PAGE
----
This article appeared online at TheNewAmerican.com on Thursday, March 23, 2023:
After attempting to force a Christian adoption agency in Syracuse, New York, to allow homosexuals to adopt babies in violation of its principles, the state has finally acquiesced and agreed to pay Alliance Defending Freedom $250,000 in legal fees for successfully defending the agency.
ADF Senior Counsel Roger Brooks summarized the case:
The state's attempt to close New Hope [Family Services] violated its core rights protected by the First Amendment and needlessly reduced the number of agencies willing to help vulnerable children.
New Hope is a private religious ministry that doesn't take a dime from the government. Further, New Hope's faith-guided services don't coerce anyone and do nothing to interfere with other adoption providers who have different beliefs about family and the best interests of children.
On behalf of the children waiting to be adopted and the prospective parents partnering with New Hope to provide loving and stable homes, we're pleased to favorably settle this case and ensure the organization can continue its vital service to the Syracuse community.
A close look at the ruling reveals that part of the court's decision was based on the state's intentional targeting of New Hope for its biblical understanding of marriage.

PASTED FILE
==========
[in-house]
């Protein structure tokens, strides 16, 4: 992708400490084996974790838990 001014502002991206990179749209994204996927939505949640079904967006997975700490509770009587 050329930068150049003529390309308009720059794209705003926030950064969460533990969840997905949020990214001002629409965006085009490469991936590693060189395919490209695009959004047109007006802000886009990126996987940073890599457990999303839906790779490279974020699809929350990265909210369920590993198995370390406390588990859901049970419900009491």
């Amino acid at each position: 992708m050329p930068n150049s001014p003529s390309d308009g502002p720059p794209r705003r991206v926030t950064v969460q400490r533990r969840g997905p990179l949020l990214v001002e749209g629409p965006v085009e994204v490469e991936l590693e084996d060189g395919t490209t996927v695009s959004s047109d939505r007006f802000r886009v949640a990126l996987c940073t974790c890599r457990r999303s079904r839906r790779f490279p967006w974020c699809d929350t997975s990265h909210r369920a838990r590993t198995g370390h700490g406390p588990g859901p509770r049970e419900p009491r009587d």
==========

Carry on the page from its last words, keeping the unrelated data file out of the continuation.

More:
For years the agency — New York's Office of Children and Family Services (OCFS) — had given New Hope consistently high marks for its services.
Until 2018, that is, when the agency turned against New Hope and gave them two options: 1) allow homosexuals to adopt their babies, or 2) close down.
That was unacceptable, and New Hope, with the legal assistance of the ADF, filed suit.
Lower courts ruled against New Hope, but the issue was finally resolved in its favor in 2020 in the Second Circuit of the U.S. Court of Appeals.
The court understood the significance of the issue being raised:
What is the proper relationship between the First Amendment—specifically, its guarantees of free exercise of religion and free speech—and laws protecting against various forms of discrimination?
The question has arisen most recently when religious organizations, like Plaintiff here [i.e., New Hope Family Services], seek some exemption from laws prohibiting discrimination on the basis of sexual orientation, arguing that such laws compel them to speak and behave contrary to the dictates of their consciences.
The answer to this question—whether, in particular circumstances, anti-discrimination laws violate First Amendment rights—may profoundly affect our system of ordered liberty.
Its ruling in the case in favor of New Hope answered that question. It was helped by discovery of the extreme bias OCFS exhibited in its attack on New Hope.
Wrote the court:
Another matter bearing on religious hostility and making dismissal premature is the severity of OCFS's actions in ordering New Hope's closure.
It is plainly a serious step to order an authorized adoption agency such as New Hope—operating without complaint for 50 years, taking no government funding, successfully placing approximately 1,000 children, and with adoptions pending or being supervised—to close all its adoption operations.